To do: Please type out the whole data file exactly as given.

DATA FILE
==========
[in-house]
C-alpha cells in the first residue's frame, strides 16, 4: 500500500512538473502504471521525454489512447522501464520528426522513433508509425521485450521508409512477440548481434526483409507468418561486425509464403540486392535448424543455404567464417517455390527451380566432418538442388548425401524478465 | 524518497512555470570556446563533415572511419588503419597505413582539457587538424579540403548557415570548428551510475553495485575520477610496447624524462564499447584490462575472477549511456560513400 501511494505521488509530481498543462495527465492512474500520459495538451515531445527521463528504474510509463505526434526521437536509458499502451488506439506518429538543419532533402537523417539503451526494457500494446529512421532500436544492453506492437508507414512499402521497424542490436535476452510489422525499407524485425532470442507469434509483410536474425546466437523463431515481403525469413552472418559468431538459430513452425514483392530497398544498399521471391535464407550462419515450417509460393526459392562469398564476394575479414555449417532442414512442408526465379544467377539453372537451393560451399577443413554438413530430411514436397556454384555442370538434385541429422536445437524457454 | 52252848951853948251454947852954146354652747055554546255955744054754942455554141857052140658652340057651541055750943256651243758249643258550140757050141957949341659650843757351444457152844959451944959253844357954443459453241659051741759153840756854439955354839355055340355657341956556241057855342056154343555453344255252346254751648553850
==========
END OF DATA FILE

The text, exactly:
[in-house]
C-alpha cells in the first residue's frame, strides 16, 4: 500500500512538473502504471521525454489512447522501464520528426522513433508509425521485450521508409512477440548481434526483409507468418561486425509464403540486392535448424543455404567464417517455390527451380566432418538442388548425401524478465 | 524518497512555470570556446563533415572511419588503419597505413582539457587538424579540403548557415570548428551510475553495485575520477610496447624524462564499447584490462575472477549511456560513400 501511494505521488509530481498543462495527465492512474500520459495538451515531445527521463528504474510509463505526434526521437536509458499502451488506439506518429538543419532533402537523417539503451526494457500494446529512421532500436544492453506492437508507414512499402521497424542490436535476452510489422525499407524485425532470442507469434509483410536474425546466437523463431515481403525469413552472418559468431538459430513452425514483392530497398544498399521471391535464407550462419515450417509460393526459392562469398564476394575479414555449417532442414512442408526465379544467377539453372537451393560451399577443413554438413530430411514436397556454384555442370538434385541429422536445437524457454 | 52252848951853948251454947852954146354652747055554546255955744054754942455554141857052140658652340057651541055750943256651243758249643258550140757050141957949341659650843757351444457152844959451944959253844357954443459453241659051741759153840756854439955354839355055340355657341956556241057855342056154343555453344255252346254751648553850